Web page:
Both Sides of Forever
Disclaimer: I wrote this for Sporting News, but then it turned out someone had already written a similar then/now column yesterday. Without all the FD tinges, of course. So I'm posting this here, with some mightily rushed photo selection, because I think it has some nice lines and is worth arguing about.
We've all known for months that a Celtics/Lakers finals would set off an inexorable wave of nostalgia. Not only are these the league's two best teams—they're among its most storied franchises. Renewing this rivalry reaches far back into history, rousing the interest of fans who might long ago have given up on today's NBA. That's exactly what David Stern is counting on: Evoking the golden age(s) so much that it rubs off on 2008.
But there is a potential downside here. What if, between all the dusted-off highlight reels from 1985 and interviews with every Celtic ever, nostalgia overtakes the here and now? That's when you get everyone over the age of 25 wishing that Bird, not Garnett, still roamed the court; that Magic, not Kobe, were the pride of the Lakers. The argument being, of course, that the game was just plain better then, and today's teams couldn't hold a candle to yesterday's greats.
The 1960's and 1980's (we'll leave the seedy 1970's out of the discussion) may well have had tougher, savvier, smarter players who perfected distinct roles on a team. Scorers scored, point guards passed, rebounders rebounded, shooters shot. And in the days before rampant expansion—or truly empowered free agency—the Showtime Lakers or Bird/Parish/McHale Celts had a depth that's pretty much unattainable now.
But that was also when "smooth muscle" was the standard build, and the phrase "jump out of the gym" was a myth, not a scouting report. Before anyone could've imagined that, when rookie guard Magic Johnson played center in the 1980 Finals, he was inventing a new model for versatility—not proving he was the Babe Ruth of his sport. Watch the footage of when Jordan first came into the league. Or when forerunners Dr. J and David Thompson were in their prime. Plain and simple, they were absolutely unguardable. That is, unless the opponent threw most of its players at them and skirted a fine line between defense and aggravated assault. Today, dynamic leapers like Trevor Ariza area dime a dozen.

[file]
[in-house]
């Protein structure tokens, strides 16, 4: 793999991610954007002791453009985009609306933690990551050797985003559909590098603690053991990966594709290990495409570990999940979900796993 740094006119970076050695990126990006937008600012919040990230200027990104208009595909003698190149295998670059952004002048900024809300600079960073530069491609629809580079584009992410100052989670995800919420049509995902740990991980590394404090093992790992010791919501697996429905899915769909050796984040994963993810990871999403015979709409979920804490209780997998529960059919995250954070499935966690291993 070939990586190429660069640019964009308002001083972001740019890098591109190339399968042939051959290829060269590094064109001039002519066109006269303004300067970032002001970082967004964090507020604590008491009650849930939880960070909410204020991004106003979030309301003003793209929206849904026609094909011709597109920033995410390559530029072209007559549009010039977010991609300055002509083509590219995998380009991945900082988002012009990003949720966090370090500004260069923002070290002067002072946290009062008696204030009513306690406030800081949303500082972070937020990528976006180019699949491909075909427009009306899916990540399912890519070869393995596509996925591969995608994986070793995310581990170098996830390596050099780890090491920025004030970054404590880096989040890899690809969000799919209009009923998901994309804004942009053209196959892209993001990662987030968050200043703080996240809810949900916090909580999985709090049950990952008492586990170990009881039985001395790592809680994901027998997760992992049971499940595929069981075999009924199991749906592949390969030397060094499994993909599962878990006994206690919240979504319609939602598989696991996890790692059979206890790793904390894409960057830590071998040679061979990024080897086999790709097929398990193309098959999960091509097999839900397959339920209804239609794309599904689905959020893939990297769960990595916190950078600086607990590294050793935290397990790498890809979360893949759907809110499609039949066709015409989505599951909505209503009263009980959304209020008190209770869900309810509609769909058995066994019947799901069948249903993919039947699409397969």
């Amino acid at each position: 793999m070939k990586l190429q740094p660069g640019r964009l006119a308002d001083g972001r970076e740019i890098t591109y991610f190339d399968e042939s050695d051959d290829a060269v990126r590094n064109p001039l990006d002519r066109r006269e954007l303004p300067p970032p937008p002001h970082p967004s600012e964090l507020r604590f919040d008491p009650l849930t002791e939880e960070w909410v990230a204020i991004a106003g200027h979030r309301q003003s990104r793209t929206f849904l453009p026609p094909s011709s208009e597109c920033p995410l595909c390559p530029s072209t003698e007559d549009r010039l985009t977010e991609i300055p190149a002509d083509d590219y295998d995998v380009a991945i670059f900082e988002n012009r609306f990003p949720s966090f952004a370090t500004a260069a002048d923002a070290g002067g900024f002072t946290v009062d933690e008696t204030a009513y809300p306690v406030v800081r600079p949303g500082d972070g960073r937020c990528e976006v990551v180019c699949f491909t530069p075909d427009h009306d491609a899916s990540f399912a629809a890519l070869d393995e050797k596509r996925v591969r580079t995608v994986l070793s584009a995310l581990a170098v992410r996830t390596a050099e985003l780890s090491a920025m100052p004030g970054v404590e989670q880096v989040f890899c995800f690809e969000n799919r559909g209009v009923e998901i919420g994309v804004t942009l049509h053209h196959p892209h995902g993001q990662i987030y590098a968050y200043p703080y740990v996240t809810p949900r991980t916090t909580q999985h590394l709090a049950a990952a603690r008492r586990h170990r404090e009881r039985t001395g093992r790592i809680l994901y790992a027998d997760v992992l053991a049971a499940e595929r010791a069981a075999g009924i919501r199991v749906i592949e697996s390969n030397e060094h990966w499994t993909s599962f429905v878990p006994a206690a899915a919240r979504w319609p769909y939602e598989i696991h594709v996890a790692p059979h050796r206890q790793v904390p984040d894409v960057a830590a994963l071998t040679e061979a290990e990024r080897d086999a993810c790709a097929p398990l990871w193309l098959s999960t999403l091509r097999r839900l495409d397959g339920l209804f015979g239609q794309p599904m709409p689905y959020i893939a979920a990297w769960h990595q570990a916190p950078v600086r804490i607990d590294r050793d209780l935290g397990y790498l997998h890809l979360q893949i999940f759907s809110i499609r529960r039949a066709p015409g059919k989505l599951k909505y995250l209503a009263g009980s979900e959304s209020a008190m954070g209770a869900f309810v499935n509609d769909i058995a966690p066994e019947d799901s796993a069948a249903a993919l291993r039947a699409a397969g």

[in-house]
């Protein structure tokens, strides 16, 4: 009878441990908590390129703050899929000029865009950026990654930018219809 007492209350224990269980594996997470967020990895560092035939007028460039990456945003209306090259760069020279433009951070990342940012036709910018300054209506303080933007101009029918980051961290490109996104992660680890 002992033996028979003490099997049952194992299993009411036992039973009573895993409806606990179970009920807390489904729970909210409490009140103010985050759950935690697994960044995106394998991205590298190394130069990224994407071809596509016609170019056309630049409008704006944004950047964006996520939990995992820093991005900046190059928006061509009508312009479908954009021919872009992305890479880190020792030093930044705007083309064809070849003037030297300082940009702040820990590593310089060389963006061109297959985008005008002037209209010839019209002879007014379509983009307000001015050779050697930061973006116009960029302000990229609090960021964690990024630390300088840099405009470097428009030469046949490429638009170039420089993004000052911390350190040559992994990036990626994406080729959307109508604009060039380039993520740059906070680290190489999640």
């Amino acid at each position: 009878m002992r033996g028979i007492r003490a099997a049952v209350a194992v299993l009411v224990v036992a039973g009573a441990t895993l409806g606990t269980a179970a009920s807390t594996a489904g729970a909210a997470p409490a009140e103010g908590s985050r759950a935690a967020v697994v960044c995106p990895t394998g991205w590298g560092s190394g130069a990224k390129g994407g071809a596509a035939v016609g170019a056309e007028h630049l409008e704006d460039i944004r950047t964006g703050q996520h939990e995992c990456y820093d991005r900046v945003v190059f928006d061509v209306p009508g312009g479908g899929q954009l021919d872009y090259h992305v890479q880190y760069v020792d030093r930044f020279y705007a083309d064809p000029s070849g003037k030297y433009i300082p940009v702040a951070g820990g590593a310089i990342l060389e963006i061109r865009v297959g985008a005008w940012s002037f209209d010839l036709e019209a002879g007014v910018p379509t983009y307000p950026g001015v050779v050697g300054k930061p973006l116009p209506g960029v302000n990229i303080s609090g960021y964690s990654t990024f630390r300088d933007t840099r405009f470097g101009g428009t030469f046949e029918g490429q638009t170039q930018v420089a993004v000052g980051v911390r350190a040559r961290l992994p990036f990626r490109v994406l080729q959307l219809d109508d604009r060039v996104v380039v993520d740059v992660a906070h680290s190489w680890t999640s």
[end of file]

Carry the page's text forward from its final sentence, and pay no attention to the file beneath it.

This debate is nothing new. Questions of when the league went sour, who was responsible, and how degraded the purity of the game has gotten are the great cliches of this century's NBA chatter. People keep waiting for the league to come back; the question is, could it ever return to the form they want from it?
During these playoffs, Brand Jordan has aired (somewhat perplexing) ads in which MJ himself insists that he didn't destroy the game, those who misunderstood him did. Jordan wants us to acknowledge his discipline, endless workouts, and winner's attitude. But he also made the above the rim game mainstream, to the point where the now-mature Kobe Bryant throws down tomahawks and three-sixties just to get inside opponents' heads. Just as Jordan, Erving, and Thompson pointed toward the future, Magic Johnson's ability to play any position paved the way for the likes of Garnett, Odom, and to a lesser degree, Gasol, whose agility and passing bely his 7' frame. But while Magic was an utter singularity, in this series alone you have three players who present non-stop match-up problems.
Baseball fans often marvel at the timeless nature of the sport. Whether or not this perception is accurate, there's certainly something romantic about an unbroken line that stretches from Ty Cobb to Ichiro. Integration, drugs, and modern medicine notwithstanding.
The NBA has never been that way. The game Naismith presented to his pupils would be almost unrecognizable to us. Someone had to dream up the shot clock, invent the jumper, and come up with small ball. Each generation defines the game as its own. That's not to say there's no continuity. But comparing epochs isn't a question of objective truth. It's taste, plain and simple.
Hopefully, the return of Celtics/Lakers won't further elevate the standing of the NBA's past. Instead, it can bring it out for an honest comparison. That way, we can appreciate what's changed and what hasn't, how today's Celtics and Lakers are both part of the tradition and writing their own rules. If we can keep insisting that the sport can only redeem itself by mimicking the past, we'll miss out when it is worth watching. And, in a way, to a dishonor to the past we're so hopelessly smitten with.